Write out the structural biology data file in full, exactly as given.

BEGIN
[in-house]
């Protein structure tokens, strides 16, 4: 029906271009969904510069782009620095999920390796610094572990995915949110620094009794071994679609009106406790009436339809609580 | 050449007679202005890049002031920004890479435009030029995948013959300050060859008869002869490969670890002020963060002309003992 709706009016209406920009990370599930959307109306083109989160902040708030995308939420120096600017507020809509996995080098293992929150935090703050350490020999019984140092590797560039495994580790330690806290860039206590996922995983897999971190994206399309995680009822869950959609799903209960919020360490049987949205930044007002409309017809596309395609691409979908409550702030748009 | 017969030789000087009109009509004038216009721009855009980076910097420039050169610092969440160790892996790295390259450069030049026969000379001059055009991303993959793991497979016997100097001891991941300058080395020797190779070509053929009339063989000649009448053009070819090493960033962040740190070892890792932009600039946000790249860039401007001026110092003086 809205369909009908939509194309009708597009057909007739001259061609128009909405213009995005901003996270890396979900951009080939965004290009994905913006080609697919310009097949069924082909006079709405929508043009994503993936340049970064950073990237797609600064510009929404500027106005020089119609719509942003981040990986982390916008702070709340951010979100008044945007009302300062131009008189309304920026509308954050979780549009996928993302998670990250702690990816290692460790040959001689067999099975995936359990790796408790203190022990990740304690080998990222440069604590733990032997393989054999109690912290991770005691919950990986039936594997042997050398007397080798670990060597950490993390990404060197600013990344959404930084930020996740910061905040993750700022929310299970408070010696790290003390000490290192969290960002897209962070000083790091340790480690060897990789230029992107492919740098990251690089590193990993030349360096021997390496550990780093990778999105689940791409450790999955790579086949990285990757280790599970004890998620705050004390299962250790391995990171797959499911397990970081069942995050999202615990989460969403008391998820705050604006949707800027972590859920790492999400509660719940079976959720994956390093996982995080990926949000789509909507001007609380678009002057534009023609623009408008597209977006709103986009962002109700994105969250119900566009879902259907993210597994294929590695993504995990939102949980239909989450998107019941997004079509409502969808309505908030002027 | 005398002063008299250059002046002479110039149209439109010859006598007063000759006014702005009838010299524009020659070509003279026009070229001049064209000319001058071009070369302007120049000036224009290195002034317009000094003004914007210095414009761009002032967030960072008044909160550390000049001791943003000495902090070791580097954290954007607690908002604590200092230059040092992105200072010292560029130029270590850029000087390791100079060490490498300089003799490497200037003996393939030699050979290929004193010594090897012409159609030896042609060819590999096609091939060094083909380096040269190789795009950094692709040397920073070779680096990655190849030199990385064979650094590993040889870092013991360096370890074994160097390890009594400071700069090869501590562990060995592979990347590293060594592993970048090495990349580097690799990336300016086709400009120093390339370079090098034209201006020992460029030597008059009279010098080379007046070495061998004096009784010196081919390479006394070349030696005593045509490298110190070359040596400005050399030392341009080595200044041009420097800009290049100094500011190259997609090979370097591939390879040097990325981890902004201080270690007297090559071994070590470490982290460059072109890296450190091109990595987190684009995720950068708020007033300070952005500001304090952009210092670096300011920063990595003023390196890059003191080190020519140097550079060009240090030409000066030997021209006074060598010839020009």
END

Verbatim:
[in-house]
């Protein structure tokens, strides 16, 4: 029906271009969904510069782009620095999920390796610094572990995915949110620094009794071994679609009106406790009436339809609580 | 050449007679202005890049002031920004890479435009030029995948013959300050060859008869002869490969670890002020963060002309003992 709706009016209406920009990370599930959307109306083109989160902040708030995308939420120096600017507020809509996995080098293992929150935090703050350490020999019984140092590797560039495994580790330690806290860039206590996922995983897999971190994206399309995680009822869950959609799903209960919020360490049987949205930044007002409309017809596309395609691409979908409550702030748009 | 017969030789000087009109009509004038216009721009855009980076910097420039050169610092969440160790892996790295390259450069030049026969000379001059055009991303993959793991497979016997100097001891991941300058080395020797190779070509053929009339063989000649009448053009070819090493960033962040740190070892890792932009600039946000790249860039401007001026110092003086 809205369909009908939509194309009708597009057909007739001259061609128009909405213009995005901003996270890396979900951009080939965004290009994905913006080609697919310009097949069924082909006079709405929508043009994503993936340049970064950073990237797609600064510009929404500027106005020089119609719509942003981040990986982390916008702070709340951010979100008044945007009302300062131009008189309304920026509308954050979780549009996928993302998670990250702690990816290692460790040959001689067999099975995936359990790796408790203190022990990740304690080998990222440069604590733990032997393989054999109690912290991770005691919950990986039936594997042997050398007397080798670990060597950490993390990404060197600013990344959404930084930020996740910061905040993750700022929310299970408070010696790290003390000490290192969290960002897209962070000083790091340790480690060897990789230029992107492919740098990251690089590193990993030349360096021997390496550990780093990778999105689940791409450790999955790579086949990285990757280790599970004890998620705050004390299962250790391995990171797959499911397990970081069942995050999202615990989460969403008391998820705050604006949707800027972590859920790492999400509660719940079976959720994956390093996982995080990926949000789509909507001007609380678009002057534009023609623009408008597209977006709103986009962002109700994105969250119900566009879902259907993210597994294929590695993504995990939102949980239909989450998107019941997004079509409502969808309505908030002027 | 005398002063008299250059002046002479110039149209439109010859006598007063000759006014702005009838010299524009020659070509003279026009070229001049064209000319001058071009070369302007120049000036224009290195002034317009000094003004914007210095414009761009002032967030960072008044909160550390000049001791943003000495902090070791580097954290954007607690908002604590200092230059040092992105200072010292560029130029270590850029000087390791100079060490490498300089003799490497200037003996393939030699050979290929004193010594090897012409159609030896042609060819590999096609091939060094083909380096040269190789795009950094692709040397920073070779680096990655190849030199990385064979650094590993040889870092013991360096370890074994160097390890009594400071700069090869501590562990060995592979990347590293060594592993970048090495990349580097690799990336300016086709400009120093390339370079090098034209201006020992460029030597008059009279010098080379007046070495061998004096009784010196081919390479006394070349030696005593045509490298110190070359040596400005050399030392341009080595200044041009420097800009290049100094500011190259997609090979370097591939390879040097990325981890902004201080270690007297090559071994070590470490982290460059072109890296450190091109990595987190684009995720950068708020007033300070952005500001304090952009210092670096300011920063990595003023390196890059003191080190020519140097550079060009240090030409000066030997021209006074060598010839020009």